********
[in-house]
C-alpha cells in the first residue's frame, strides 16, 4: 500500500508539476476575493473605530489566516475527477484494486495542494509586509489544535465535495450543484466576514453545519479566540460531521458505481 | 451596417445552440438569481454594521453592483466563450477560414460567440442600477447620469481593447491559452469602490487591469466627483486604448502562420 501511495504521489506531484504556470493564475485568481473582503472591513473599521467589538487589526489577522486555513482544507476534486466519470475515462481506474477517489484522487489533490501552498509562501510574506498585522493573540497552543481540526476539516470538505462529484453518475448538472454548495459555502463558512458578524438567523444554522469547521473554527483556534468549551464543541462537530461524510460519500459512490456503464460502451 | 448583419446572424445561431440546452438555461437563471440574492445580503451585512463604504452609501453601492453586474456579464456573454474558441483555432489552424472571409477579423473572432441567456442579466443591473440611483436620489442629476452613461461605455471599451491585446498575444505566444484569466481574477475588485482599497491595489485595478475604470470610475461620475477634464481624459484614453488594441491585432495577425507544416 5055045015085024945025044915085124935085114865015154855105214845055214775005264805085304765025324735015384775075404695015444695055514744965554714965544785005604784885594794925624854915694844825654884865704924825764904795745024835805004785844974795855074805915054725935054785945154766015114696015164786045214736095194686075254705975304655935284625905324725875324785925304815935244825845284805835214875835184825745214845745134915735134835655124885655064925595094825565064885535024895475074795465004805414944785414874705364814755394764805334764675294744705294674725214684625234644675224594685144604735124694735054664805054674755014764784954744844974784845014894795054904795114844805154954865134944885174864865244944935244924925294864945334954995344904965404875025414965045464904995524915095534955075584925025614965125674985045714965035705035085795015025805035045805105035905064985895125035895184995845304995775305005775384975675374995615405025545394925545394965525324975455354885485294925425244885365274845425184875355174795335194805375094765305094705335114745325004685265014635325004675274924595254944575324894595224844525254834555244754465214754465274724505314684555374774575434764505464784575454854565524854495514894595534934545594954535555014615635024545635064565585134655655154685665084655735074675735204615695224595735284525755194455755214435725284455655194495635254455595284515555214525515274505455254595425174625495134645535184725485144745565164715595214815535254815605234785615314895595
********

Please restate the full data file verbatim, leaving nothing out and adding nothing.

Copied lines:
[in-house]
C-alpha cells in the first residue's frame, strides 16, 4: 500500500508539476476575493473605530489566516475527477484494486495542494509586509489544535465535495450543484466576514453545519479566540460531521458505481 | 451596417445552440438569481454594521453592483466563450477560414460567440442600477447620469481593447491559452469602490487591469466627483486604448502562420 501511495504521489506531484504556470493564475485568481473582503472591513473599521467589538487589526489577522486555513482544507476534486466519470475515462481506474477517489484522487489533490501552498509562501510574506498585522493573540497552543481540526476539516470538505462529484453518475448538472454548495459555502463558512458578524438567523444554522469547521473554527483556534468549551464543541462537530461524510460519500459512490456503464460502451 | 448583419446572424445561431440546452438555461437563471440574492445580503451585512463604504452609501453601492453586474456579464456573454474558441483555432489552424472571409477579423473572432441567456442579466443591473440611483436620489442629476452613461461605455471599451491585446498575444505566444484569466481574477475588485482599497491595489485595478475604470470610475461620475477634464481624459484614453488594441491585432495577425507544416 5055045015085024945025044915085124935085114865015154855105214845055214775005264805085304765025324735015384775075404695015444695055514744965554714965544785005604784885594794925624854915694844825654884865704924825764904795745024835805004785844974795855074805915054725935054785945154766015114696015164786045214736095194686075254705975304655935284625905324725875324785925304815935244825845284805835214875835184825745214845745134915735134835655124885655064925595094825565064885535024895475074795465004805414944785414874705364814755394764805334764675294744705294674725214684625234644675224594685144604735124694735054664805054674755014764784954744844974784845014894795054904795114844805154954865134944885174864865244944935244924925294864945334954995344904965404875025414965045464904995524915095534955075584925025614965125674985045714965035705035085795015025805035045805105035905064985895125035895184995845304995775305005775384975675374995615405025545394925545394965525324975455354885485294925425244885365274845425184875355174795335194805375094765305094705335114745325004685265014635325004675274924595254944575324894595224844525254834555244754465214754465274724505314684555374774575434764505464784575454854565524854495514894595534934545594954535555014615635024545635064565585134655655154685665084655735074675735204615695224595735284525755194455755214435725284455655194495635254455595284515555214525515274505455254595425174625495134645535184725485144745565164715595214815535254815605234785615314895595